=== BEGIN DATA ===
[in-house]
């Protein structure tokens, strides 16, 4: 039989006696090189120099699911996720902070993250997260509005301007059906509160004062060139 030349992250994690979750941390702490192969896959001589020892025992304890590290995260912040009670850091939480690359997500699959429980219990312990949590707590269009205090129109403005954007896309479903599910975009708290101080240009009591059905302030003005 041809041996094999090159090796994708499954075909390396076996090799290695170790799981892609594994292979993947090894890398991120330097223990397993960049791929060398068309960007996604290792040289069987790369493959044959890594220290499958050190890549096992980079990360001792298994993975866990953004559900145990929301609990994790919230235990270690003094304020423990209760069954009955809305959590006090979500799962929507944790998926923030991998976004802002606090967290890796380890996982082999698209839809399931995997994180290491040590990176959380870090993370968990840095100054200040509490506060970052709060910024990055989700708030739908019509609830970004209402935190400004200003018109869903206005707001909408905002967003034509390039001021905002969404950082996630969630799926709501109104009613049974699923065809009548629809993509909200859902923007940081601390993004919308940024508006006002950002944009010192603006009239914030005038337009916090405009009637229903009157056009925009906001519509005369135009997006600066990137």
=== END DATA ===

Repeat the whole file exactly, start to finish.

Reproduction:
[in-house]
């Protein structure tokens, strides 16, 4: 039989006696090189120099699911996720902070993250997260509005301007059906509160004062060139 030349992250994690979750941390702490192969896959001589020892025992304890590290995260912040009670850091939480690359997500699959429980219990312990949590707590269009205090129109403005954007896309479903599910975009708290101080240009009591059905302030003005 041809041996094999090159090796994708499954075909390396076996090799290695170790799981892609594994292979993947090894890398991120330097223990397993960049791929060398068309960007996604290792040289069987790369493959044959890594220290499958050190890549096992980079990360001792298994993975866990953004559900145990929301609990994790919230235990270690003094304020423990209760069954009955809305959590006090979500799962929507944790998926923030991998976004802002606090967290890796380890996982082999698209839809399931995997994180290491040590990176959380870090993370968990840095100054200040509490506060970052709060910024990055989700708030739908019509609830970004209402935190400004200003018109869903206005707001909408905002967003034509390039001021905002969404950082996630969630799926709501109104009613049974699923065809009548629809993509909200859902923007940081601390993004919308940024508006006002950002944009010192603006009239914030005038337009916090405009009637229903009157056009925009906001519509005369135009997006600066990137």